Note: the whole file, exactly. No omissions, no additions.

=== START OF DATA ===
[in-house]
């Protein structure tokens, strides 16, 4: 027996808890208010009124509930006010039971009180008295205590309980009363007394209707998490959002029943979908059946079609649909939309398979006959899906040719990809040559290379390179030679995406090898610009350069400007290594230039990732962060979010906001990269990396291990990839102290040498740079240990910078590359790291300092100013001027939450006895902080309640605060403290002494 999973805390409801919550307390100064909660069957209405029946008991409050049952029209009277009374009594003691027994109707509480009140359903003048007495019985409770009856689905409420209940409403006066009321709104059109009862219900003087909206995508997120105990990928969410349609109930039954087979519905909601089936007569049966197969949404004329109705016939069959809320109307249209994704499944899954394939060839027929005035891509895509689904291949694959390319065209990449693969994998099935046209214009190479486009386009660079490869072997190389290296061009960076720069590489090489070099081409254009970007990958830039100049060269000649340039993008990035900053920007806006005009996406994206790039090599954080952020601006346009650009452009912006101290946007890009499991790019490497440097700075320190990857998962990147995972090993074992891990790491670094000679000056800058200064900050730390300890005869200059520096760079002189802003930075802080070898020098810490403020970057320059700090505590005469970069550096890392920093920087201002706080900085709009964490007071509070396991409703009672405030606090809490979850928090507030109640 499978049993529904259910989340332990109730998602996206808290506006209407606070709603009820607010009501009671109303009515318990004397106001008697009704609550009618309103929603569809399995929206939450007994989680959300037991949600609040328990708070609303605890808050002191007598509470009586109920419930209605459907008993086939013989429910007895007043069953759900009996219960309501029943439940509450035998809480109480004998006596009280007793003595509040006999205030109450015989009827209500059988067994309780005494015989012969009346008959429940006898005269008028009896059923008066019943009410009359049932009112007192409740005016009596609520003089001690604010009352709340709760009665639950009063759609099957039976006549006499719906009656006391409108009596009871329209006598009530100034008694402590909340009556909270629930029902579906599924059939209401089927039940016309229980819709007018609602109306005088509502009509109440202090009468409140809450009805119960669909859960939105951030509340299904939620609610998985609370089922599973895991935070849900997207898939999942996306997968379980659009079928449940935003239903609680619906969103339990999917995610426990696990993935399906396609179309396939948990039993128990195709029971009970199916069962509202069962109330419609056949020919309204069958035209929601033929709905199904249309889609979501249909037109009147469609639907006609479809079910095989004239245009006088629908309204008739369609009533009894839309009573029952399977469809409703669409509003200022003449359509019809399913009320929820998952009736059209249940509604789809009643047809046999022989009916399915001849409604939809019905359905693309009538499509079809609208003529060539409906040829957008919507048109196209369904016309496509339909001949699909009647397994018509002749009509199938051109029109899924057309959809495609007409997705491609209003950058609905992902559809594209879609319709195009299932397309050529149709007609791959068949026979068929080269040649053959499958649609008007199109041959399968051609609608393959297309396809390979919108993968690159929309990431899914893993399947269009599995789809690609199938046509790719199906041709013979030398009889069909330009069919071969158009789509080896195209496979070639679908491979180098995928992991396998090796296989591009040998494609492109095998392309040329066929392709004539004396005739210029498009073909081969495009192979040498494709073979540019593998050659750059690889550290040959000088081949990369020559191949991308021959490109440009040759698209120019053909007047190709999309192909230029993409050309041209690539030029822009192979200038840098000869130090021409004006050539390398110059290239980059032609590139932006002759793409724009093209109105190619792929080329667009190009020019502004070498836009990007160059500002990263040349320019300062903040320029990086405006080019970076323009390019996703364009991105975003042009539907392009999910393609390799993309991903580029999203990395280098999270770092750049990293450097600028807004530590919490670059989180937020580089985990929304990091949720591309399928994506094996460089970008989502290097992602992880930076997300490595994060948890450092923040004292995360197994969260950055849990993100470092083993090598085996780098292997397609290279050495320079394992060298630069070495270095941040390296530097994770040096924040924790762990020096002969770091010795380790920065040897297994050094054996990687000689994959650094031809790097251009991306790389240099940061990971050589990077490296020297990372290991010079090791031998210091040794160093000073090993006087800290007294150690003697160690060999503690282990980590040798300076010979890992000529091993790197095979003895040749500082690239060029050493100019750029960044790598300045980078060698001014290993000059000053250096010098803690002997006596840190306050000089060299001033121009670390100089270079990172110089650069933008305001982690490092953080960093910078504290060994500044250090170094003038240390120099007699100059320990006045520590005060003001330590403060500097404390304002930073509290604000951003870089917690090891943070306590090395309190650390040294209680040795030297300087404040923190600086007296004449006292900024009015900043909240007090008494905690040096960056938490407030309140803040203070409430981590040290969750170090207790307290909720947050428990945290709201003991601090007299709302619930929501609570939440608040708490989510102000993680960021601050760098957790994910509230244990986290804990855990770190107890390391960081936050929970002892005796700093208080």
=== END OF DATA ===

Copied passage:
[in-house]
């Protein structure tokens, strides 16, 4: 027996808890208010009124509930006010039971009180008295205590309980009363007394209707998490959002029943979908059946079609649909939309398979006959899906040719990809040559290379390179030679995406090898610009350069400007290594230039990732962060979010906001990269990396291990990839102290040498740079240990910078590359790291300092100013001027939450006895902080309640605060403290002494 999973805390409801919550307390100064909660069957209405029946008991409050049952029209009277009374009594003691027994109707509480009140359903003048007495019985409770009856689905409420209940409403006066009321709104059109009862219900003087909206995508997120105990990928969410349609109930039954087979519905909601089936007569049966197969949404004329109705016939069959809320109307249209994704499944899954394939060839027929005035891509895509689904291949694959390319065209990449693969994998099935046209214009190479486009386009660079490869072997190389290296061009960076720069590489090489070099081409254009970007990958830039100049060269000649340039993008990035900053920007806006005009996406994206790039090599954080952020601006346009650009452009912006101290946007890009499991790019490497440097700075320190990857998962990147995972090993074992891990790491670094000679000056800058200064900050730390300890005869200059520096760079002189802003930075802080070898020098810490403020970057320059700090505590005469970069550096890392920093920087201002706080900085709009964490007071509070396991409703009672405030606090809490979850928090507030109640 499978049993529904259910989340332990109730998602996206808290506006209407606070709603009820607010009501009671109303009515318990004397106001008697009704609550009618309103929603569809399995929206939450007994989680959300037991949600609040328990708070609303605890808050002191007598509470009586109920419930209605459907008993086939013989429910007895007043069953759900009996219960309501029943439940509450035998809480109480004998006596009280007793003595509040006999205030109450015989009827209500059988067994309780005494015989012969009346008959429940006898005269008028009896059923008066019943009410009359049932009112007192409740005016009596609520003089001690604010009352709340709760009665639950009063759609099957039976006549006499719906009656006391409108009596009871329209006598009530100034008694402590909340009556909270629930029902579906599924059939209401089927039940016309229980819709007018609602109306005088509502009509109440202090009468409140809450009805119960669909859960939105951030509340299904939620609610998985609370089922599973895991935070849900997207898939999942996306997968379980659009079928449940935003239903609680619906969103339990999917995610426990696990993935399906396609179309396939948990039993128990195709029971009970199916069962509202069962109330419609056949020919309204069958035209929601033929709905199904249309889609979501249909037109009147469609639907006609479809079910095989004239245009006088629908309204008739369609009533009894839309009573029952399977469809409703669409509003200022003449359509019809399913009320929820998952009736059209249940509604789809009643047809046999022989009916399915001849409604939809019905359905693309009538499509079809609208003529060539409906040829957008919507048109196209369904016309496509339909001949699909009647397994018509002749009509199938051109029109899924057309959809495609007409997705491609209003950058609905992902559809594209879609319709195009299932397309050529149709007609791959068949026979068929080269040649053959499958649609008007199109041959399968051609609608393959297309396809390979919108993968690159929309990431899914893993399947269009599995789809690609199938046509790719199906041709013979030398009889069909330009069919071969158009789509080896195209496979070639679908491979180098995928992991396998090796296989591009040998494609492109095998392309040329066929392709004539004396005739210029498009073909081969495009192979040498494709073979540019593998050659750059690889550290040959000088081949990369020559191949991308021959490109440009040759698209120019053909007047190709999309192909230029993409050309041209690539030029822009192979200038840098000869130090021409004006050539390398110059290239980059032609590139932006002759793409724009093209109105190619792929080329667009190009020019502004070498836009990007160059500002990263040349320019300062903040320029990086405006080019970076323009390019996703364009991105975003042009539907392009999910393609390799993309991903580029999203990395280098999270770092750049990293450097600028807004530590919490670059989180937020580089985990929304990091949720591309399928994506094996460089970008989502290097992602992880930076997300490595994060948890450092923040004292995360197994969260950055849990993100470092083993090598085996780098292997397609290279050495320079394992060298630069070495270095941040390296530097994770040096924040924790762990020096002969770091010795380790920065040897297994050094054996990687000689994959650094031809790097251009991306790389240099940061990971050589990077490296020297990372290991010079090791031998210091040794160093000073090993006087800290007294150690003697160690060999503690282990980590040798300076010979890992000529091993790197095979003895040749500082690239060029050493100019750029960044790598300045980078060698001014290993000059000053250096010098803690002997006596840190306050000089060299001033121009670390100089270079990172110089650069933008305001982690490092953080960093910078504290060994500044250090170094003038240390120099007699100059320990006045520590005060003001330590403060500097404390304002930073509290604000951003870089917690090891943070306590090395309190650390040294209680040795030297300087404040923190600086007296004449006292900024009015900043909240007090008494905690040096960056938490407030309140803040203070409430981590040290969750170090207790307290909720947050428990945290709201003991601090007299709302619930929501609570939440608040708490989510102000993680960021601050760098957790994910509230244990986290804990855990770190107890390391960081936050929970002892005796700093208080």